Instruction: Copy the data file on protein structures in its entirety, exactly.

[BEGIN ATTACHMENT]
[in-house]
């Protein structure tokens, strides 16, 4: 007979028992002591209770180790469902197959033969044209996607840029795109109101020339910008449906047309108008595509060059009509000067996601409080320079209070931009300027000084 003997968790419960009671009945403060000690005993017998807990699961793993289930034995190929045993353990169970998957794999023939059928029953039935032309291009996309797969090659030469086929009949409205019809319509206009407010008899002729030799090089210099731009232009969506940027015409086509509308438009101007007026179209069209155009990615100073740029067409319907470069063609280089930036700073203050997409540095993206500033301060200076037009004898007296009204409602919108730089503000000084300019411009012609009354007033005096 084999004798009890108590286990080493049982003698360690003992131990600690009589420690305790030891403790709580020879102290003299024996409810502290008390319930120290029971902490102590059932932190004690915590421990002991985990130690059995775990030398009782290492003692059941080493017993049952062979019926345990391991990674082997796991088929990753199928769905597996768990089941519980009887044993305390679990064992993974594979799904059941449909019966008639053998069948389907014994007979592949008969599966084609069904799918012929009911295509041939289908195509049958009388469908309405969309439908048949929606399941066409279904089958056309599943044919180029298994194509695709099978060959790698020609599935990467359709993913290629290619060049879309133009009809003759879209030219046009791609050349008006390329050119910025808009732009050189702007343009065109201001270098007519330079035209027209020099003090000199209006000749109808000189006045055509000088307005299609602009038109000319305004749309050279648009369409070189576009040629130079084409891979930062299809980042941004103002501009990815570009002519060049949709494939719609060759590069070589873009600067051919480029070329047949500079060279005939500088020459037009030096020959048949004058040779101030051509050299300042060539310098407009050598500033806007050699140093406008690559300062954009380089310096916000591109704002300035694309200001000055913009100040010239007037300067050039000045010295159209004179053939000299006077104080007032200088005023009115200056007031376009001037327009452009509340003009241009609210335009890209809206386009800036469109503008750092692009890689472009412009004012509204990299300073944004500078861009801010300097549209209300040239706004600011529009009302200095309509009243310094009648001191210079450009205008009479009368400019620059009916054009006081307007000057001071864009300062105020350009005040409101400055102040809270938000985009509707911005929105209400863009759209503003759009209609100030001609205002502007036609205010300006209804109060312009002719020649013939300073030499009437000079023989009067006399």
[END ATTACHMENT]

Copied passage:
[in-house]
């Protein structure tokens, strides 16, 4: 007979028992002591209770180790469902197959033969044209996607840029795109109101020339910008449906047309108008595509060059009509000067996601409080320079209070931009300027000084 003997968790419960009671009945403060000690005993017998807990699961793993289930034995190929045993353990169970998957794999023939059928029953039935032309291009996309797969090659030469086929009949409205019809319509206009407010008899002729030799090089210099731009232009969506940027015409086509509308438009101007007026179209069209155009990615100073740029067409319907470069063609280089930036700073203050997409540095993206500033301060200076037009004898007296009204409602919108730089503000000084300019411009012609009354007033005096 084999004798009890108590286990080493049982003698360690003992131990600690009589420690305790030891403790709580020879102290003299024996409810502290008390319930120290029971902490102590059932932190004690915590421990002991985990130690059995775990030398009782290492003692059941080493017993049952062979019926345990391991990674082997796991088929990753199928769905597996768990089941519980009887044993305390679990064992993974594979799904059941449909019966008639053998069948389907014994007979592949008969599966084609069904799918012929009911295509041939289908195509049958009388469908309405969309439908048949929606399941066409279904089958056309599943044919180029298994194509695709099978060959790698020609599935990467359709993913290629290619060049879309133009009809003759879209030219046009791609050349008006390329050119910025808009732009050189702007343009065109201001270098007519330079035209027209020099003090000199209006000749109808000189006045055509000088307005299609602009038109000319305004749309050279648009369409070189576009040629130079084409891979930062299809980042941004103002501009990815570009002519060049949709494939719609060759590069070589873009600067051919480029070329047949500079060279005939500088020459037009030096020959048949004058040779101030051509050299300042060539310098407009050598500033806007050699140093406008690559300062954009380089310096916000591109704002300035694309200001000055913009100040010239007037300067050039000045010295159209004179053939000299006077104080007032200088005023009115200056007031376009001037327009452009509340003009241009609210335009890209809206386009800036469109503008750092692009890689472009412009004012509204990299300073944004500078861009801010300097549209209300040239706004600011529009009302200095309509009243310094009648001191210079450009205008009479009368400019620059009916054009006081307007000057001071864009300062105020350009005040409101400055102040809270938000985009509707911005929105209400863009759209503003759009209609100030001609205002502007036609205010300006209804109060312009002719020649013939300073030499009437000079023989009067006399």